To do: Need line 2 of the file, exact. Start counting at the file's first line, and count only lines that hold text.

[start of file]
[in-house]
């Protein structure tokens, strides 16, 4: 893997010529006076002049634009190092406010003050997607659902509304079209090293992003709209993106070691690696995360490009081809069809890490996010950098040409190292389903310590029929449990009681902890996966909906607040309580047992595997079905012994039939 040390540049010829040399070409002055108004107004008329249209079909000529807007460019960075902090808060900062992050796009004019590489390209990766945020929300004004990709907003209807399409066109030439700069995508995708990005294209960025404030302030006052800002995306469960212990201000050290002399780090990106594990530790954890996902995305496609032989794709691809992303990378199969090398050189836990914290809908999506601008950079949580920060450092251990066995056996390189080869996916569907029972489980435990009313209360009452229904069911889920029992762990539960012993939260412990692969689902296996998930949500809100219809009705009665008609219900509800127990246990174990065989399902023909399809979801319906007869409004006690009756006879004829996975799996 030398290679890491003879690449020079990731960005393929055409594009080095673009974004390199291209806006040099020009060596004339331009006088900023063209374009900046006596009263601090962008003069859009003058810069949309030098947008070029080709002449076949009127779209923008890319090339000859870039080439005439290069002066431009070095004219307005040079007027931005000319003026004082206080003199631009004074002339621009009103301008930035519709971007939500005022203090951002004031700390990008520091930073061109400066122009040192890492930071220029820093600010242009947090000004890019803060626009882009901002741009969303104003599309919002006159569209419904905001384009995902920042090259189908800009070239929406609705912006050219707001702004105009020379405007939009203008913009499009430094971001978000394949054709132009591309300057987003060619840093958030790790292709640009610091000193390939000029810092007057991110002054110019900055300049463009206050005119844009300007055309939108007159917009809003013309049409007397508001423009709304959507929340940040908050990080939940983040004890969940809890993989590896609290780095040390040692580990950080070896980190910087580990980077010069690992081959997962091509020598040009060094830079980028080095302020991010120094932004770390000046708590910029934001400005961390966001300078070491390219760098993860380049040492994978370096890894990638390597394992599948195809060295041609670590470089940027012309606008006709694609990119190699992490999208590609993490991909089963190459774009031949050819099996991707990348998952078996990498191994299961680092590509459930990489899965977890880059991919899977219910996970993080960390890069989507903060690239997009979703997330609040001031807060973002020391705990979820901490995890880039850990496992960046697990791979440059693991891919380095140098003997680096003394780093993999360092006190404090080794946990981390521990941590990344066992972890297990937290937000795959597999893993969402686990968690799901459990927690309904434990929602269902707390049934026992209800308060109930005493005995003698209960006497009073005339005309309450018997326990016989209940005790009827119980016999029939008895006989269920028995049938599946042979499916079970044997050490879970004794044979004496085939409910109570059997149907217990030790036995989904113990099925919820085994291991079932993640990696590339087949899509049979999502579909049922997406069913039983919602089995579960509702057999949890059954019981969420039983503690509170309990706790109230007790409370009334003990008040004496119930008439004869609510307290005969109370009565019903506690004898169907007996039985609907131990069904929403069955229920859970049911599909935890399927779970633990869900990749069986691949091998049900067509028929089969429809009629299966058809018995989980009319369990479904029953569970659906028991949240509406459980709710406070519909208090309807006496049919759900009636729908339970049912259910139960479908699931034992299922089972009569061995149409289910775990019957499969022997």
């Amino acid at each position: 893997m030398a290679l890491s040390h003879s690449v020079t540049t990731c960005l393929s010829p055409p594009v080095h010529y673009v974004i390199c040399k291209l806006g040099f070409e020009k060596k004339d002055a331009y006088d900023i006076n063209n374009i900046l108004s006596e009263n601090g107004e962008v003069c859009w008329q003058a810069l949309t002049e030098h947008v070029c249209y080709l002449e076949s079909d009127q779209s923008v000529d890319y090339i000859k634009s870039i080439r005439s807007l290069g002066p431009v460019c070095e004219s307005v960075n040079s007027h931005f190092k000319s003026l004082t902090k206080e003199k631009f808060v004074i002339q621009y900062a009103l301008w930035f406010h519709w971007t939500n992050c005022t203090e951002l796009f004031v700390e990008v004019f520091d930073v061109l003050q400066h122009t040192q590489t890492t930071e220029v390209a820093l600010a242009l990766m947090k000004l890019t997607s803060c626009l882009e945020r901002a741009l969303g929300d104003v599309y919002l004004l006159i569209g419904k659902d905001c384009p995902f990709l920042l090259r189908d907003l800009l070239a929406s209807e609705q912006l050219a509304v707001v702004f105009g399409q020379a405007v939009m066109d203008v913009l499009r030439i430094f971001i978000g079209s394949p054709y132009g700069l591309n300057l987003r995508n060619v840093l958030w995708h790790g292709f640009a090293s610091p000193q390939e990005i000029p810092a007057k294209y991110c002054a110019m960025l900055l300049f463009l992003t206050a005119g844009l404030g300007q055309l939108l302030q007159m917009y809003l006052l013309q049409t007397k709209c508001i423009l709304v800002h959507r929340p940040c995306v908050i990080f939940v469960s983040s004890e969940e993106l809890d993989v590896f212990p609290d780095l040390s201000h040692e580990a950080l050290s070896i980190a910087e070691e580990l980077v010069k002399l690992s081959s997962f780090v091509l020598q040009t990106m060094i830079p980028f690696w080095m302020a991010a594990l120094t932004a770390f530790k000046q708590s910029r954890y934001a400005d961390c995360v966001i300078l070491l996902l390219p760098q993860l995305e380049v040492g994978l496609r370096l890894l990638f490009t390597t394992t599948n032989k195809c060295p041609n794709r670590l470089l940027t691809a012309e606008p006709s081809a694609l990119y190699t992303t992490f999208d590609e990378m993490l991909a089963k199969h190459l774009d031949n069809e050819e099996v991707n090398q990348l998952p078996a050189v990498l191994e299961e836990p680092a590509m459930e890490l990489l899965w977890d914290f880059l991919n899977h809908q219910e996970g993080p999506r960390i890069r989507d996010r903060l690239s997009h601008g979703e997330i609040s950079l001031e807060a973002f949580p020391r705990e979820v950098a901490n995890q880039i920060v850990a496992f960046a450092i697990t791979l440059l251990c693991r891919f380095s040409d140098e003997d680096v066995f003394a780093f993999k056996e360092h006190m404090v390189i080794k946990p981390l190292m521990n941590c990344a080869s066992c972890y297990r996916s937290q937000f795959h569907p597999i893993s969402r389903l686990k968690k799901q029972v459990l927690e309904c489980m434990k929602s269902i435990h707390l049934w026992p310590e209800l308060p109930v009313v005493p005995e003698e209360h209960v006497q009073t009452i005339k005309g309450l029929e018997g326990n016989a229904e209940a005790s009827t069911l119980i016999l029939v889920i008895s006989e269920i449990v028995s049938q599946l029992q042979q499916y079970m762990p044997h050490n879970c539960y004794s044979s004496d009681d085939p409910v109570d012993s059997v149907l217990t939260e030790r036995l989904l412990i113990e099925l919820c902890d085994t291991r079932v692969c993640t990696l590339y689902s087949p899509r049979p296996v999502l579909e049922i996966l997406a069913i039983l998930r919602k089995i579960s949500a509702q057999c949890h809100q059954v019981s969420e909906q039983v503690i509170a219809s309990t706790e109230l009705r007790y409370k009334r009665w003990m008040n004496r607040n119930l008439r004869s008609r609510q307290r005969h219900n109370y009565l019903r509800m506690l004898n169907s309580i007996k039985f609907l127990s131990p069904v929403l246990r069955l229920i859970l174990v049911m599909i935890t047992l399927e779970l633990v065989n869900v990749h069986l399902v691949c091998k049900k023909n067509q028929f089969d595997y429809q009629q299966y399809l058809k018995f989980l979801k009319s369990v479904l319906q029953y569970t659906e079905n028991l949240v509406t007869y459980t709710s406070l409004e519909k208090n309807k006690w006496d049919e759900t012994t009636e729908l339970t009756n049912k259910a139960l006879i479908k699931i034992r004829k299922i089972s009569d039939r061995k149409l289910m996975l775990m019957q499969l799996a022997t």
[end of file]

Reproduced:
């Protein structure tokens, strides 16, 4: 893997010529006076002049634009190092406010003050997607659902509304079209090293992003709209993106070691690696995360490009081809069809890490996010950098040409190292389903310590029929449990009681902890996966909906607040309580047992595997079905012994039939 040390540049010829040399070409002055108004107004008329249209079909000529807007460019960075902090808060900062992050796009004019590489390209990766945020929300004004990709907003209807399409066109030439700069995508995708990005294209960025404030302030006052800002995306469960212990201000050290002399780090990106594990530790954890996902995305496609032989794709691809992303990378199969090398050189836990914290809908999506601008950079949580920060450092251990066995056996390189080869996916569907029972489980435990009313209360009452229904069911889920029992762990539960012993939260412990692969689902296996998930949500809100219809009705009665008609219900509800127990246990174990065989399902023909399809979801319906007869409004006690009756006879004829996975799996 030398290679890491003879690449020079990731960005393929055409594009080095673009974004390199291209806006040099020009060596004339331009006088900023063209374009900046006596009263601090962008003069859009003058810069949309030098947008070029080709002449076949009127779209923008890319090339000859870039080439005439290069002066431009070095004219307005040079007027931005000319003026004082206080003199631009004074002339621009009103301008930035519709971007939500005022203090951002004031700390990008520091930073061109400066122009040192890492930071220029820093600010242009947090000004890019803060626009882009901002741009969303104003599309919002006159569209419904905001384009995902920042090259189908800009070239929406609705912006050219707001702004105009020379405007939009203008913009499009430094971001978000394949054709132009591309300057987003060619840093958030790790292709640009610091000193390939000029810092007057991110002054110019900055300049463009206050005119844009300007055309939108007159917009809003013309049409007397508001423009709304959507929340940040908050990080939940983040004890969940809890993989590896609290780095040390040692580990950080070896980190910087580990980077010069690992081959997962091509020598040009060094830079980028080095302020991010120094932004770390000046708590910029934001400005961390966001300078070491390219760098993860380049040492994978370096890894990638390597394992599948195809060295041609670590470089940027012309606008006709694609990119190699992490999208590609993490991909089963190459774009031949050819099996991707990348998952078996990498191994299961680092590509459930990489899965977890880059991919899977219910996970993080960390890069989507903060690239997009979703997330609040001031807060973002020391705990979820901490995890880039850990496992960046697990791979440059693991891919380095140098003997680096003394780093993999360092006190404090080794946990981390521990941590990344066992972890297990937290937000795959597999893993969402686990968690799901459990927690309904434990929602269902707390049934026992209800308060109930005493005995003698209960006497009073005339005309309450018997326990016989209940005790009827119980016999029939008895006989269920028995049938599946042979499916079970044997050490879970004794044979004496085939409910109570059997149907217990030790036995989904113990099925919820085994291991079932993640990696590339087949899509049979999502579909049922997406069913039983919602089995579960509702057999949890059954019981969420039983503690509170309990706790109230007790409370009334003990008040004496119930008439004869609510307290005969109370009565019903506690004898169907007996039985609907131990069904929403069955229920859970049911599909935890399927779970633990869900990749069986691949091998049900067509028929089969429809009629299966058809018995989980009319369990479904029953569970659906028991949240509406459980709710406070519909208090309807006496049919759900009636729908339970049912259910139960479908699931034992299922089972009569061995149409289910775990019957499969022997």